Fourth Quarter Results (28 March 2022)

Ted Baker has received, and turned down, two acquisition offers from Sycamore Partners Management L.P.

Sycamore first offered 130p per share on 18 March. After it was rejected the group upped its bid to 137.5p per share, which was also vetoed.

Management said the offers failed to compensate shareholders for future potential saying, ''The management actions taken over the last two years have put the business on a firm footing and it is now well on the way to recovery following a turbulent period.''

Fourth quarter comparable sales rose 35% compared to last year. Compared to pre-pandemic levels, sales were 10% lower until Omicron uncertainty hit, at which point sales were running 42% behind. Sales are also being held back by the decision to limit discounts, to help protect the brand.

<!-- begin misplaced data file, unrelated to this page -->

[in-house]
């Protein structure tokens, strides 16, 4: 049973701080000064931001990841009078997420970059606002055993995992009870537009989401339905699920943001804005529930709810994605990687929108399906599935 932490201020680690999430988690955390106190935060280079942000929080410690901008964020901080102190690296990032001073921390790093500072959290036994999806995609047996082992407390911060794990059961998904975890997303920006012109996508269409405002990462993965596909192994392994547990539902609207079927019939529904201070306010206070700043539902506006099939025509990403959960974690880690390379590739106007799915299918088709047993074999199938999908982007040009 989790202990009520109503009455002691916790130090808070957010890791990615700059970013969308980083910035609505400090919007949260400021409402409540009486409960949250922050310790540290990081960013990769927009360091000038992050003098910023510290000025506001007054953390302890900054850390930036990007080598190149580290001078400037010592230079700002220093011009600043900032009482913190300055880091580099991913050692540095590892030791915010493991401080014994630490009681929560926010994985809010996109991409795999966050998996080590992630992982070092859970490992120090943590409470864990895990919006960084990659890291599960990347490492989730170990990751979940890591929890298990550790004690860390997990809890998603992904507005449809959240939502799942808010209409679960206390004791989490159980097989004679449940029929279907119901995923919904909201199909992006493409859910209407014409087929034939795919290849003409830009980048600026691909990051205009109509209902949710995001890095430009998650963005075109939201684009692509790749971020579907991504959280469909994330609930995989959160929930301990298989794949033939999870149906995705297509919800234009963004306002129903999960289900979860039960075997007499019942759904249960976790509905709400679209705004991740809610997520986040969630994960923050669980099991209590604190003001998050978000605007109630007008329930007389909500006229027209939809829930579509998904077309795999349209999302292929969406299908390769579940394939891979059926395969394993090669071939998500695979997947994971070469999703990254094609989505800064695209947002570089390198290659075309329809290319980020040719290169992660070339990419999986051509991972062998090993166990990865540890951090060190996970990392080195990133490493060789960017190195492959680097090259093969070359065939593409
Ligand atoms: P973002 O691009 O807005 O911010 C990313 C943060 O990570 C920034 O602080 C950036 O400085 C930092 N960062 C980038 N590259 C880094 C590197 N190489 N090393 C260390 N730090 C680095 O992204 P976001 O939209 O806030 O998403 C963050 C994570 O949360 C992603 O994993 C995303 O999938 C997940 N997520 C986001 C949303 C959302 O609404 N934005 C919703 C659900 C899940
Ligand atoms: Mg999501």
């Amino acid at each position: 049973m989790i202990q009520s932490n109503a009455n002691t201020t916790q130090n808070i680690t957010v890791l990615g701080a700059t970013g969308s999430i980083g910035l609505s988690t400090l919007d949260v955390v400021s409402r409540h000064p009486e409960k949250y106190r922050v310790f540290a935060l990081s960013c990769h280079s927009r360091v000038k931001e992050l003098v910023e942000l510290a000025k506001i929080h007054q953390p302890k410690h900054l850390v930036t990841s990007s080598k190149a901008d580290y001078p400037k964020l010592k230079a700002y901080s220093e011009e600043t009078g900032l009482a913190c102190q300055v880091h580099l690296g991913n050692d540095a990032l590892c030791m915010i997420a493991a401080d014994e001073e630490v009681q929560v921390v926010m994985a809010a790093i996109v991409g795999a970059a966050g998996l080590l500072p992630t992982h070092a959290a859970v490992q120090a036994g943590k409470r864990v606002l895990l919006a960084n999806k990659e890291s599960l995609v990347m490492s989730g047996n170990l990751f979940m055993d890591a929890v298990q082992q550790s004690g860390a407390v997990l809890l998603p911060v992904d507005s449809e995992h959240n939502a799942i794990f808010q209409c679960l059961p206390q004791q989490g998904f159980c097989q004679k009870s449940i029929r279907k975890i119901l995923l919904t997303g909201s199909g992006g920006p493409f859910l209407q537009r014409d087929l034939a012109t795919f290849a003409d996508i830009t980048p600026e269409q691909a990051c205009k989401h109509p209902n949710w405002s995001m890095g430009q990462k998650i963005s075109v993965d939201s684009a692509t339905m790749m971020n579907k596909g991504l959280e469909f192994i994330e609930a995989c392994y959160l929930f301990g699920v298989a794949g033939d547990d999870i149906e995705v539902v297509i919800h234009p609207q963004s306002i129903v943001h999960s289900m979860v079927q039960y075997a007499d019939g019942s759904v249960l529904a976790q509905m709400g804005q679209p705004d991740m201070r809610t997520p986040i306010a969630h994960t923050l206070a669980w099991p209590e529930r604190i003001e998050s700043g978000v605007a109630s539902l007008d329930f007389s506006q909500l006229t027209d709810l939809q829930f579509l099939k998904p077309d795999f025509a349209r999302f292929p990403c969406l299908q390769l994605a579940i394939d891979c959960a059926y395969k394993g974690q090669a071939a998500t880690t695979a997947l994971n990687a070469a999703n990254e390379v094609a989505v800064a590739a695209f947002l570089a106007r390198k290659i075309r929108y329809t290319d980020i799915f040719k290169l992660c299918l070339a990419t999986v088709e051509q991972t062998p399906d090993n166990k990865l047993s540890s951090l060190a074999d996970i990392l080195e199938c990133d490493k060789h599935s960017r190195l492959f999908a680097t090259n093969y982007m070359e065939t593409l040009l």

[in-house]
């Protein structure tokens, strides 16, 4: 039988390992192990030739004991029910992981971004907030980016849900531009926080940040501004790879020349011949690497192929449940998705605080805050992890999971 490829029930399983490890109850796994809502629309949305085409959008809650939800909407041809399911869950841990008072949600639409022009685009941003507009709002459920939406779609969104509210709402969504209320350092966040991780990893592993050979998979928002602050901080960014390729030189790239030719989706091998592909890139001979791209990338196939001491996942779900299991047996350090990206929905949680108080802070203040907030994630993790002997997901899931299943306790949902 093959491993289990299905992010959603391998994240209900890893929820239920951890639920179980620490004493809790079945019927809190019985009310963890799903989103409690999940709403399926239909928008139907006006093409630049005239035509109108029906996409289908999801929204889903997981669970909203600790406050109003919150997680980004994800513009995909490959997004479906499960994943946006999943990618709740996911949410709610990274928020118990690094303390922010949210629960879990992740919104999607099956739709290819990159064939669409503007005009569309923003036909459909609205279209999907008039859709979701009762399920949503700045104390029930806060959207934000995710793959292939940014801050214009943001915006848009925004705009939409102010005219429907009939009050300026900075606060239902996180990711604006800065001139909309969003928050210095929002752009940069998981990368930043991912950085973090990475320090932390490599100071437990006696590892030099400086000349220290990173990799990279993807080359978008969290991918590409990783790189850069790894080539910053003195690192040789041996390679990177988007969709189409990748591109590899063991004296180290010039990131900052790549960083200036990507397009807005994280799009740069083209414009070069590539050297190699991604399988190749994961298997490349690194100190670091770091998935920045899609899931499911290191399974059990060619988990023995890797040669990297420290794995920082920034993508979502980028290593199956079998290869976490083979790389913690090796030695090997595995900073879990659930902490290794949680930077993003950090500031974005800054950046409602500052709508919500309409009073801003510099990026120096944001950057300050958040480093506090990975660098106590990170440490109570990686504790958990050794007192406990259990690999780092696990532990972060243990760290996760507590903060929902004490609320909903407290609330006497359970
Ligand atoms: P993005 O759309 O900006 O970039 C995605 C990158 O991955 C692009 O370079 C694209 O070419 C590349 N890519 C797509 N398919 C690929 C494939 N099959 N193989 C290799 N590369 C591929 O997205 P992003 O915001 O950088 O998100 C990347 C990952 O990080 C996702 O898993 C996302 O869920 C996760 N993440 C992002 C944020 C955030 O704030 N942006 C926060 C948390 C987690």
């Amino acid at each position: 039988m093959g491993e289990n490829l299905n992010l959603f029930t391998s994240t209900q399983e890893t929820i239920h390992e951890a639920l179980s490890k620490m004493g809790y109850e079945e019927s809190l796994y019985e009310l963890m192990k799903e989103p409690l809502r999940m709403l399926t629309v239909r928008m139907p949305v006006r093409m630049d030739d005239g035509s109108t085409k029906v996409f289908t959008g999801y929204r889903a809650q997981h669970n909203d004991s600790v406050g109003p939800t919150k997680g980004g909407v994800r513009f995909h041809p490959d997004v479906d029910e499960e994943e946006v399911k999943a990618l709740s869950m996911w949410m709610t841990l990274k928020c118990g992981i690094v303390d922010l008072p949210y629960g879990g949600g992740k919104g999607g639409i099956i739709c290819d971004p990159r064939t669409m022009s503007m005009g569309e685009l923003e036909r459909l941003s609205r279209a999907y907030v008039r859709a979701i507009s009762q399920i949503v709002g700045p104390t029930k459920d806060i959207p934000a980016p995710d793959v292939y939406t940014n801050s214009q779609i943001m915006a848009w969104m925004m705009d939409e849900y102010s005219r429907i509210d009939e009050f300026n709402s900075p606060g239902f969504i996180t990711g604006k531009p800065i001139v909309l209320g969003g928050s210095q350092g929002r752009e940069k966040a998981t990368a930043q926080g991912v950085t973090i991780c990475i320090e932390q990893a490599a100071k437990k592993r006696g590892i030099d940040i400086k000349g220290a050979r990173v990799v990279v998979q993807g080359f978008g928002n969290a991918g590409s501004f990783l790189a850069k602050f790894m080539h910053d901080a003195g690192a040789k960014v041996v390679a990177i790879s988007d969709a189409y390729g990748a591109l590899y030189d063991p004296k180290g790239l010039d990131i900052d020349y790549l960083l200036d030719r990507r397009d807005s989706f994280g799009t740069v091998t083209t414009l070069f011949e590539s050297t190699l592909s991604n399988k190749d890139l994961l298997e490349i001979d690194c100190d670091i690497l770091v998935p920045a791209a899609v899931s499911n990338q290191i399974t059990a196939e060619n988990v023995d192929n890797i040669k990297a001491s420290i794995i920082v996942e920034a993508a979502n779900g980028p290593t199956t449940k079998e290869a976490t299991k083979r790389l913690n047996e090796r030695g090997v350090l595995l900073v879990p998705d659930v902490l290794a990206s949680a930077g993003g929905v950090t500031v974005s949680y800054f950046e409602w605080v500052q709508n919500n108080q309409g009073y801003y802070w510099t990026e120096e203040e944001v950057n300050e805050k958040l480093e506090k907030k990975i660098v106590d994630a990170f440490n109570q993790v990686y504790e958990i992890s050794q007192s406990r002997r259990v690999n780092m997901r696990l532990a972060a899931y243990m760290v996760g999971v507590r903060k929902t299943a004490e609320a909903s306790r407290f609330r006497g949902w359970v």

Full price sales are growing as a portion of overall sales and the group's on track to meet the financial targets for 2023, laid out in 2020.

For the final quarter, Retail sales were 29.5% behind pre-pandemic levels, with stores down 43.2% and online down 0.9%. Compared to last year, store sales are up over 90%, online's up 2.1%, Wholesale and Licence are up 27.8% and 52.5% respectively.

The group also mentioned that Retail sales growth rates were affected by seven percentage points due to change in operating model relating to the Japanese and Chinese business moving from Retail to Licence and joint venture, and from House of Fraser moving to Wholesale.